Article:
Ceramic, graphic design, installation, painting...


Past: January 29 → March 30, 2019

The scene takes place in the suburbs of Montgomery, the capital of Alabama, a Southern State and one of the most religious of the United States. Two young African-Americans sporting white tank tops, tattoos, and thin gold chains around the neck, are swaying languorously in socks on the thick off-white carpet of a tidy little detached house. Around them can be seen polished furniture decorated with knickknacks and family photos, armchairs upholstered in pastel fabrics framing a marble fireplace, and atop the Christmas tree the Stars and Stripes. In a typical middle-class sitting room where Catholic crosses are carefully lined up on the walls, one of the boys slowly approaches a pedestal table. His finger delicately glides over the surface of the shiny wood, caresses the pedestal, and works its way back up to the table top, where it brushes over the objects resting there. In rhythm with the music of Sonic Youth, the raspy voice of Kim Gordon repeats “You’re so close, close to me…”, the two teenagers come back together, shimmy side by side towards a sofa embroidered with flower motifs. Their hands tightly gripping the armrests, their knees slightly bent, they move their bodies in a wavelike sensual and suggestive back-and-forth motion.

I’ve just described an excerpt of Massage the History (2007-2009), a film Cameron Jamie made when he was studying the way gangs document their deeds on the Internet. Long fascinated by the—mainly subversive—myths and rituals that unite communities, this American artist stumbled on a video in the course of his research that turned the usual codes and representations on their head. Far from certain aggressive virile clichés, groups of three or four gang members are seen dancing lasciviously in cozy interiors in Alabama, wiggling around pieces of furniture (coffee tables, sofas, beds, chests of drawers…) as if they were trying to seduce them. For what precisely? As Jamie himself admits, nothing is terribly clear. According to the artist, this libidinal urge vis-à-vis objects suggests both certain tribal rituals and an original, collective form of fetishism provoked by these iconic domestic interiors of the American middle-classes.

In an article titled “Éloge du fétichisme” (In Praise of Fetishism) recently published in the pages of the French daily Libération, the philosopher Paul B. Preciado notes that the eroticization of objects represents “the most poetic and conceptual version” of humanity’s sexual history. The repertory of things which desire crystalizes around, it must be said, definitely holds surprises, running from the classic shoes, to tears, to even hurricanes. In the field of art, the expression has a range of echoes. Fetishism signifies—occasionally with a little disdain from its critics—an attitude that sacralizes works thought to have a suprasensible power. It is about seeing in art objects more than a simple material manifestation, admitting that they transcend this condition by adopting a high symbolic power. More rarely perhaps, it is through the very plasticity of the works of art, or through what they represent, that we can glimpse the phenomena of the attraction to things. From a more psychological perspective, we ought to evaluate their fetishistic character as vehicles or even targets of the expression of desire.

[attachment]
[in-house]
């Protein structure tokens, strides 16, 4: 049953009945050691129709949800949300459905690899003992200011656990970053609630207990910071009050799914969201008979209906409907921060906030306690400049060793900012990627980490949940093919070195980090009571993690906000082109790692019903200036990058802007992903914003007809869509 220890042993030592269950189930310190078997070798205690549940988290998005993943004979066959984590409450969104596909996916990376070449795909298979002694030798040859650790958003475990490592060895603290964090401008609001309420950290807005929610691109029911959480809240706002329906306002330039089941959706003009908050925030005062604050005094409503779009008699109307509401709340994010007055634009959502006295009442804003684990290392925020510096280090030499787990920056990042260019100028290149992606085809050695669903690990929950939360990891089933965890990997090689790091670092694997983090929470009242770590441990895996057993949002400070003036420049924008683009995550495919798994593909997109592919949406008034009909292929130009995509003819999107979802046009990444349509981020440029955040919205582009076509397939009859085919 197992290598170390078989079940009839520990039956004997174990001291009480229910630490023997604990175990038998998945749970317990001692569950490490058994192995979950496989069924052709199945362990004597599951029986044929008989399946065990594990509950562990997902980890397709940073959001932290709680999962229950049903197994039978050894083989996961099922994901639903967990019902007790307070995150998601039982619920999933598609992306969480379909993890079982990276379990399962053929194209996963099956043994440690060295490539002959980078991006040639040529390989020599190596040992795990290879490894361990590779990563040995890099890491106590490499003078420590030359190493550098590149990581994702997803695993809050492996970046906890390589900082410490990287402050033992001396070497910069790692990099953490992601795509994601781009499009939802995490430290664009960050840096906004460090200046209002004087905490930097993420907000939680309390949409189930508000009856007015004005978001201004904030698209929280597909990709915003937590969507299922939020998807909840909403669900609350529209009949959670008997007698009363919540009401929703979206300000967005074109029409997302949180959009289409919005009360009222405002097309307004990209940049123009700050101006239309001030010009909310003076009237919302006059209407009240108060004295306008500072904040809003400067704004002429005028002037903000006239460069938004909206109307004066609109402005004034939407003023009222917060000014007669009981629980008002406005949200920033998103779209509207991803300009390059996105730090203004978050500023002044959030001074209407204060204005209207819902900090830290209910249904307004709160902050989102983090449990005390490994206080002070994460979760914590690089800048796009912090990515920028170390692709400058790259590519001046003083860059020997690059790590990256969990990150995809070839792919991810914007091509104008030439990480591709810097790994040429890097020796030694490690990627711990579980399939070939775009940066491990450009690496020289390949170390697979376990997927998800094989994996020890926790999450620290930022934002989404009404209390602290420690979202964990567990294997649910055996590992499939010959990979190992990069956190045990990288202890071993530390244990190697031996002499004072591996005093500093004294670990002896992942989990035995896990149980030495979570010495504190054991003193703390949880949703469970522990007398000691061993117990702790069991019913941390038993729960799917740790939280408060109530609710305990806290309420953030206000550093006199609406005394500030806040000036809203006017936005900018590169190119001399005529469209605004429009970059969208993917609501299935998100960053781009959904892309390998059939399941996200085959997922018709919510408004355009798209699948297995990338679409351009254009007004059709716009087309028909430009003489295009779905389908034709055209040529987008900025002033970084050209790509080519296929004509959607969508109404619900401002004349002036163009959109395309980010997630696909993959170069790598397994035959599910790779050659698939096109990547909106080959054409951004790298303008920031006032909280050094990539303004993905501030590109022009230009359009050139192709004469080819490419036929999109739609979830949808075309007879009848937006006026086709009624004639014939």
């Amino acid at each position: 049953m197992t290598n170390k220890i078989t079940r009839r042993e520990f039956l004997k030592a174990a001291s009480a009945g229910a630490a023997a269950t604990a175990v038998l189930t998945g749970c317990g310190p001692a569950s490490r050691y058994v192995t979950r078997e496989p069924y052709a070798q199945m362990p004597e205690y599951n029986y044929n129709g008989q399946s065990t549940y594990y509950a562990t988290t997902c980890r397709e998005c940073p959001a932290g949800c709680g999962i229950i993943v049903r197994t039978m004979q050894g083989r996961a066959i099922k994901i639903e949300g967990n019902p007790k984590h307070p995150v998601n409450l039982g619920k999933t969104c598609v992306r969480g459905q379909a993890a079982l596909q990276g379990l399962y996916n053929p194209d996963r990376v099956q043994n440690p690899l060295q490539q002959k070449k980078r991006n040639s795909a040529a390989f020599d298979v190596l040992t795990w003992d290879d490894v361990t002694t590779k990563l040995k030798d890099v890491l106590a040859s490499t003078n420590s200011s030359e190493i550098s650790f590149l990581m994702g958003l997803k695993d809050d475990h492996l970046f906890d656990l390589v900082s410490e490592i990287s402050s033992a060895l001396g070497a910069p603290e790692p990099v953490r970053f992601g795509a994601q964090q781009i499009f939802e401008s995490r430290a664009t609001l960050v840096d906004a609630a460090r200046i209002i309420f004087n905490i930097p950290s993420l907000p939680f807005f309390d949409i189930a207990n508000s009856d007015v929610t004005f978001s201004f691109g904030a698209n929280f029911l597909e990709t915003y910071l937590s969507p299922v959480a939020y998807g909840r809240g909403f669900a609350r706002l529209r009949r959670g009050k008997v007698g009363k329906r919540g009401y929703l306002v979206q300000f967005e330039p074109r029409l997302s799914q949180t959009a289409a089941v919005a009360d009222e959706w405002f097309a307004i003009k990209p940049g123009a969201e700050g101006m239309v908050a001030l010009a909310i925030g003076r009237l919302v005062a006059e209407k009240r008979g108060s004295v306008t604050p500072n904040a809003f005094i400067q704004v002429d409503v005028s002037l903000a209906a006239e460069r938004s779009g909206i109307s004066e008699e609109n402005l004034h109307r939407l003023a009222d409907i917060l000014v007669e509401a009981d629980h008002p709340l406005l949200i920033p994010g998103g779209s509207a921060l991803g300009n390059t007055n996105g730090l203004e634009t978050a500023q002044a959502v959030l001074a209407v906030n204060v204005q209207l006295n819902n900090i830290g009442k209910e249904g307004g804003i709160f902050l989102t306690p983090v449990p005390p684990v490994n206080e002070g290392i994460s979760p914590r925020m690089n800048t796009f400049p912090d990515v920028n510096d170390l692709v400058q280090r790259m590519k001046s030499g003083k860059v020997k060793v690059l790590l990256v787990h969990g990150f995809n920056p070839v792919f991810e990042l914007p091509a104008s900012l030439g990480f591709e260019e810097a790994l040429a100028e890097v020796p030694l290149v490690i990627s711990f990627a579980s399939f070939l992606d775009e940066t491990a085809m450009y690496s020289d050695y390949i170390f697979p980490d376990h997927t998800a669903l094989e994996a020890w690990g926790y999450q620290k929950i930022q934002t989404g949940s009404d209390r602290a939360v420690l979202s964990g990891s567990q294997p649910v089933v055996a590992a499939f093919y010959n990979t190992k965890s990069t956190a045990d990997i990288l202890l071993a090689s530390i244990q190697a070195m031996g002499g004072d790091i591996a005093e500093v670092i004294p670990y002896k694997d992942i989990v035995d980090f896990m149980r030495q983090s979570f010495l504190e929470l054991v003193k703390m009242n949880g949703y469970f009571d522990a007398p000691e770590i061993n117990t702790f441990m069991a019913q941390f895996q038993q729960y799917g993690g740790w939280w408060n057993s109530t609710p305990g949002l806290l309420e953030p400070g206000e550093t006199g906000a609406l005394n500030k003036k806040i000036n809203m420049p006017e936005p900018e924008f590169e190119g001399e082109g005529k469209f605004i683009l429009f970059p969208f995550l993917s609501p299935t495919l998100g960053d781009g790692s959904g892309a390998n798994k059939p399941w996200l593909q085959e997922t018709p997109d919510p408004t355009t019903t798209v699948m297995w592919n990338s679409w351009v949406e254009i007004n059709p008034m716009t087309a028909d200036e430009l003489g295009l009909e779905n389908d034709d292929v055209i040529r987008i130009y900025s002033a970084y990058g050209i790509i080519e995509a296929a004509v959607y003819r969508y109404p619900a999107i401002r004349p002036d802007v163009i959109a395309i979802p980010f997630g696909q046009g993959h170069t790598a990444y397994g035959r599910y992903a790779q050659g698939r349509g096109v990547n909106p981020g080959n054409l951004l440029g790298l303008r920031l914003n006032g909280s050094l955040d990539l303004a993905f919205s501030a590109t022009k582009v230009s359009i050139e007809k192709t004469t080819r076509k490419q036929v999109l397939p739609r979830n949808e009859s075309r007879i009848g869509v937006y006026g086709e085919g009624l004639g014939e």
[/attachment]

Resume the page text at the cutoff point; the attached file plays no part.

While these two aspects are found entangled in “Futomomo” from the very first, it is these questions of desirable materials and representation that have been the focus of my wish to mount this show at CAC Brétigny. On the one hand, the exhibition took shape while working closely with Jean-Alain Corre, whose work explores a certain sensuality of forms and materials while revealing the way a domestic environment can be eroticized. And on the other, because, like Cameron Jamie, my attention was drawn to the work of artists whose treatment of day-to-day objects sometimes suggests their ambiguous role—as if through their presence, which is terribly banal nonetheless, they concealed the secret elements of a relationship with the other or the world.

I should say one last word about the title of this project, which is borrowed from Japanese. The word “futomomo” literally means “fat leg.” In shibari (literally “to tie”), an erotic practice that consists in tying up and suspending the body of one’s partner with ropes, futomomo is a specific type of knot for the leg. Restraining the thigh and the tibia with repeated methodical turns of the rope puts pressure on the skin such that the flesh displays a series of rolls. It is this specific relationship between the object, the body, and the expression of the occasionally complex desires uniting them that the present show would like to bring to light through the distorting specter of contemporary art.

Franck Balland
91 Essonne Zoom in 91 Essonne Zoom out

Espace Jules Verne
rue Henri Douard

91220 Brétigny s/Orge

T. 33 (0)1 60 85 20 78


Opening hours

Tuesday – Saturday, 2 PM – 6 PM
Late openings during the events at Théâtre Brétigny.

Admission fee

Free entrance

The artists

  • Xinyi Cheng
  • Mathis Collins
  • Cameron Jamie
  • Jean Alain Corre
  • Sylvie Auvray
  • Anne Bourse
  • Than Hussein Clark